Speaking on stage at Oculus Connect this morning, Oculus CTO John Carmack gave his signature unscripted talk, somehow going into depth despite covering a wide range of topics from Go to Quest to Rift, and plenty more. Part of his talk offered some insights into the relative power in the Quest headset and the expectations that developers and users should consider.
Oculus Quest is powered by Qualcomm’s Snapdragon 835 chip which isn’t uncommon to find in modern smartphones. Because it doesn’t have to be crammed into the tight confines of a phone, however, the processor can be run more aggressively without overheating. In fact, Quest has a fan inside to further dissipate heat and keep the headset at peak performance.
But how does a Snapdragon chip with active cooling translate to actual processing power and what kinds of games and graphics can developers expect to achieve? Oculus CTO John Carmack offers some insights..
“In terms of raw processing power […] Quest is in the neighborhood of the power of a previous gen Xbox 360 or PS3 […],” Carmack said at Oculus Connect. “But the important thing to keep in mind is that most games in that generation rendered a 1,280 × 720 view at 30 FPS and most of them didn’t have very good anti-aliasing. While in VR, we’re hoping you can render at 1,280 × 1,280—twice for stereo—at 72 FPS, which is eight and a half times more pixels than you would have on an old [Xbox] 360 game. Plus you want to be at 4x MSAA and Trilinear Filtering which are some percentages additional on top of that.”
So even though Quest has roughly the processing power of an Xbox 360, the greater demands for rendering VR content at higher resolution and framerate mean we shouldn’t expect to see ‘Xbox 360’ graphics from Quest any time soon, says Carmack.
“So it is not possible to take a game that was done at a high quality level, like a AAA title for [the Xbox 360] generation, and expect it to look like that in VR—it’s so many more pixels to wind up rendering.”
But, Quest isn’t without at least some advantages, which developers should hope to exploit to optimize their titles.
“On the upside [Quest has] far more texture memory and far more main memory in general than [anyone] had on those platforms, so some of the development can be easier, and in many cases you can trade really rich textures for complex shaders and multi-pass rendering in different ways,” Carmack said.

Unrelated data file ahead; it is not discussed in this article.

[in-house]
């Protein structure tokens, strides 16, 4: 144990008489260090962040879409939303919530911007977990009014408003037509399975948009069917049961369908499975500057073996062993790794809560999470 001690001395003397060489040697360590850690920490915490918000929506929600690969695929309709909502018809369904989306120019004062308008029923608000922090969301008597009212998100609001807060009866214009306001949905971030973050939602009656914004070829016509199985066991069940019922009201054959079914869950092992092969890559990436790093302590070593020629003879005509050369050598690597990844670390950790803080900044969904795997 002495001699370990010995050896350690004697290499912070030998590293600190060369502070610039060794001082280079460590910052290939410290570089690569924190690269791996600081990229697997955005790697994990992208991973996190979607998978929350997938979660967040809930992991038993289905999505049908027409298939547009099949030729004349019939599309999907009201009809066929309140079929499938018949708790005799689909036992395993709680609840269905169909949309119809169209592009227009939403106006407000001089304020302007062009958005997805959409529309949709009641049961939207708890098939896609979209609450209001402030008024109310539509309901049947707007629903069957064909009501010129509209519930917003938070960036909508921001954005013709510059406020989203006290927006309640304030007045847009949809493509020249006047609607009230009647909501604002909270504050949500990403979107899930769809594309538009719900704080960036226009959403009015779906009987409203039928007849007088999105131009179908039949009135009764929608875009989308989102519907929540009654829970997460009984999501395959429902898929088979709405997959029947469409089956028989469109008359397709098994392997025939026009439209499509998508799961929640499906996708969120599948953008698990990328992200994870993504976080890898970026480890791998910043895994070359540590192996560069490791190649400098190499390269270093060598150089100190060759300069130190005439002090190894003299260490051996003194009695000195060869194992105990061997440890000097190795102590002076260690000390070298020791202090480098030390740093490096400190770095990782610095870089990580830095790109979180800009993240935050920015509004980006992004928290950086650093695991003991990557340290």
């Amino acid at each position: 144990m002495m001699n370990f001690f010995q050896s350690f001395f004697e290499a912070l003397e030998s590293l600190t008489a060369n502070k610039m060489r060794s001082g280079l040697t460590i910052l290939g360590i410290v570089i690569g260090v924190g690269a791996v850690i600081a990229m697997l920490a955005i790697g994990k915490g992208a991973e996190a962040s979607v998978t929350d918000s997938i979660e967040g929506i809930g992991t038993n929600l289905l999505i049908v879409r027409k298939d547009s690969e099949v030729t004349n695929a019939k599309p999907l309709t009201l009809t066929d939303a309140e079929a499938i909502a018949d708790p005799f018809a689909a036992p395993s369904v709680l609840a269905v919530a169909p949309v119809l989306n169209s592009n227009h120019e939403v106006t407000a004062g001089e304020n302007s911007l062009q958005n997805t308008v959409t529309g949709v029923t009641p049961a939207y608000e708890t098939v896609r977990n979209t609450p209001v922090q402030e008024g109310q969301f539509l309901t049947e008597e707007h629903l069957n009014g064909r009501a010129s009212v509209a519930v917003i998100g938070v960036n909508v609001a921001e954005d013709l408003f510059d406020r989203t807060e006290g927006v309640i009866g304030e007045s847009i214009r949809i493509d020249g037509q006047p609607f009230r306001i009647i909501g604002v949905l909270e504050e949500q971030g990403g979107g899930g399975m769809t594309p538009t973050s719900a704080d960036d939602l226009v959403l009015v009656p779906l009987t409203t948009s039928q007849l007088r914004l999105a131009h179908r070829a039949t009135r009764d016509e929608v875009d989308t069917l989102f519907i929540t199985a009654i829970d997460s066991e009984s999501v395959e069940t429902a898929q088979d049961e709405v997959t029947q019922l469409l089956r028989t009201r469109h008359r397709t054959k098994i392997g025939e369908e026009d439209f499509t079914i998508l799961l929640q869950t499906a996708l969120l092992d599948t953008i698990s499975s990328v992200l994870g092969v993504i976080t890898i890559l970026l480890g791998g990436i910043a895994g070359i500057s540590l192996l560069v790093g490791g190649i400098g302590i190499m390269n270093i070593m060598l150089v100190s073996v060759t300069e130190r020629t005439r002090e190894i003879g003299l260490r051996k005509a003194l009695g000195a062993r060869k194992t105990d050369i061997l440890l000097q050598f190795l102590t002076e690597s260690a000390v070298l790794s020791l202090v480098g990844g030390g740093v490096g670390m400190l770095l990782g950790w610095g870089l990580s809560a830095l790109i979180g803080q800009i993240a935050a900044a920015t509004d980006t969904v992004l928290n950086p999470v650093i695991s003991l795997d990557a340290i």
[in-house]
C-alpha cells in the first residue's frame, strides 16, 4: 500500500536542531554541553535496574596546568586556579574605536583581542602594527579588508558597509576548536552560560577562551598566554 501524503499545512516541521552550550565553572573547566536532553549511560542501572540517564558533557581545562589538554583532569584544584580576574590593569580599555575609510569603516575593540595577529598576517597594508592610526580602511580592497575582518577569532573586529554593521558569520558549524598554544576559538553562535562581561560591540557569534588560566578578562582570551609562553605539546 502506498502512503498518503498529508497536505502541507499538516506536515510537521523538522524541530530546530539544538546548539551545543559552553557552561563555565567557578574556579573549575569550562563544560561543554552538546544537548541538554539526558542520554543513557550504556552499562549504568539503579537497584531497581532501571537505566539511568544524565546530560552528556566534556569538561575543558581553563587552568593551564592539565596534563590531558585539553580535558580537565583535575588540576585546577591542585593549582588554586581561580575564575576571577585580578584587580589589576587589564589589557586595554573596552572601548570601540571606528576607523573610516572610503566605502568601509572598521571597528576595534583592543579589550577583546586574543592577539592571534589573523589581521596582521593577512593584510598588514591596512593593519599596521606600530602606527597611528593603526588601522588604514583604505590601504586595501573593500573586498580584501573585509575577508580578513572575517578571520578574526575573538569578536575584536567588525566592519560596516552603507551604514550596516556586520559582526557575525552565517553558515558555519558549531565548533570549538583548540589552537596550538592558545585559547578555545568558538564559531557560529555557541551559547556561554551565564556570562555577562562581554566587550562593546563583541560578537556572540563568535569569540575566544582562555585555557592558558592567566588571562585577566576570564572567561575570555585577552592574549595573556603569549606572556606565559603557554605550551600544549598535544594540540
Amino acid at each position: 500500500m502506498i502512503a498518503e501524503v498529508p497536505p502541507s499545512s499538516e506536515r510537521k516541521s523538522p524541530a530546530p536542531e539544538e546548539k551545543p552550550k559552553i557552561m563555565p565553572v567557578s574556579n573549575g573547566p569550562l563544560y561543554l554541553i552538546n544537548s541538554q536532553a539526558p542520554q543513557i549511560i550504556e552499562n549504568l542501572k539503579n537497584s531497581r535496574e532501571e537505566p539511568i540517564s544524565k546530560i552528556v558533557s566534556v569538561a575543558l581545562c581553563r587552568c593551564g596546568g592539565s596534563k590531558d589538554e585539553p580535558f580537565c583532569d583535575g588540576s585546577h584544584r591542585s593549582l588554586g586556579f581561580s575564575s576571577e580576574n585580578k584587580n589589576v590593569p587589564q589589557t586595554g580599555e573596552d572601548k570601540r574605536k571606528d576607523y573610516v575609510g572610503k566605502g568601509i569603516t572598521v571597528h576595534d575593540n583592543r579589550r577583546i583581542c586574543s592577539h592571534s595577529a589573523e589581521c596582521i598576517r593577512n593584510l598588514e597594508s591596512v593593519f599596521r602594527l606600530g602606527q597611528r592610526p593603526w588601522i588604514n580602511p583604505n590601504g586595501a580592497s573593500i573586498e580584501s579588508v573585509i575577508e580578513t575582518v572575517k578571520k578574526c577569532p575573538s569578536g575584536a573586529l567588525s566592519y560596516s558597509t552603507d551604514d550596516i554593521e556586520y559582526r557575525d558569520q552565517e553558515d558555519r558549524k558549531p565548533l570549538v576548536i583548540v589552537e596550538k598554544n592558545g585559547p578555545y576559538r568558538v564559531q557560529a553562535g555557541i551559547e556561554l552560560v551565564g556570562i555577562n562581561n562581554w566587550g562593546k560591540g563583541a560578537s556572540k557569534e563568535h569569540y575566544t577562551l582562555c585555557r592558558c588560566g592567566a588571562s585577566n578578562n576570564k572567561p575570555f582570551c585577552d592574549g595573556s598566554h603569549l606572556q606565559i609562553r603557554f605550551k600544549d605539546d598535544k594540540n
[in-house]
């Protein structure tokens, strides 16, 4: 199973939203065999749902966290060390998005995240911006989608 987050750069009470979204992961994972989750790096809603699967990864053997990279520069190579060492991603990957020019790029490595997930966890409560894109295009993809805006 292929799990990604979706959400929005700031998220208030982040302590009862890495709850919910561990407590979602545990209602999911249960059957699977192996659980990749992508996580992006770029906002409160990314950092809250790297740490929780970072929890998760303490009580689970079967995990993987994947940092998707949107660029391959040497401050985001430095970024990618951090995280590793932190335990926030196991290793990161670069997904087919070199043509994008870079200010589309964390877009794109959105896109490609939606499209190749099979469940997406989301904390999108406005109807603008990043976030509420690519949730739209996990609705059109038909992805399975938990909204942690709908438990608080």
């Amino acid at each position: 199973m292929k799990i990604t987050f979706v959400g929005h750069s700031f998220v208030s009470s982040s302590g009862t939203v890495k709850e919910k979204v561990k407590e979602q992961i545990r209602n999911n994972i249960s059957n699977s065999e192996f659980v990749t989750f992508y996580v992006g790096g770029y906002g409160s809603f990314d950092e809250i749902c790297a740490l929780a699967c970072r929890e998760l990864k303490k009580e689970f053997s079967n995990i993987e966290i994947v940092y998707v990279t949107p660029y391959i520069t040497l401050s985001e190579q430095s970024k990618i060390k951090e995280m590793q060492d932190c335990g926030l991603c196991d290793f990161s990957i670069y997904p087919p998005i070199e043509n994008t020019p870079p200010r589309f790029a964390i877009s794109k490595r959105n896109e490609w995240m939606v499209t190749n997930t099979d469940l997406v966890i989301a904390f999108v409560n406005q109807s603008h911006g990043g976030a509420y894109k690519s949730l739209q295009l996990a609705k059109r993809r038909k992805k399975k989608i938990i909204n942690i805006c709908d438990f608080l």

But whether or not Quest can deliver graphics which come close to what’s seen on PC today doesn’t impact the “core magic”, as he puts it, that Quest can deliver.
“I do stand by the statement that I made that the core magic of any Rift experience can be brought to [Quest],” he said. “But you can’t ignore the level of processing power differences. A big high-end PC can use up to 500 watts of power, and something like [Quest] is burning 5-something—there’s almost a factor of 100 difference in the total power.”
Given Quest’s positioning between the low-end Go and the high-end tethered Rift, Carmack believes that Quest will be look at by customers as a portable gaming device, and that means direct competition with Nintendo’s popular Switch console.
“Essentially, realistically we are going to wind up competing with the Nintendo Switch as a device where I don’t think there’s gonna be that many people who say ‘I’m not gonna buy a PS4, I’m gonna buy a Quest instead,’ I think we’re gonna have people that—like I’m a gamer, I’ve got my brand of choice for the main console, maybe I’ve got a PC to play games on—I’m gonna pick up a Quest as a mobile device, very much like the Switch is [perceived by consumers] right now.”
If that’s true, it means Quest will need to deliver very compelling content and tremendous value to customers in order to be relevant to a large number of users, especially considering that Switch sells for $100 less than Quest, and could be even cheaper by the time Quest launches in Spring 2019.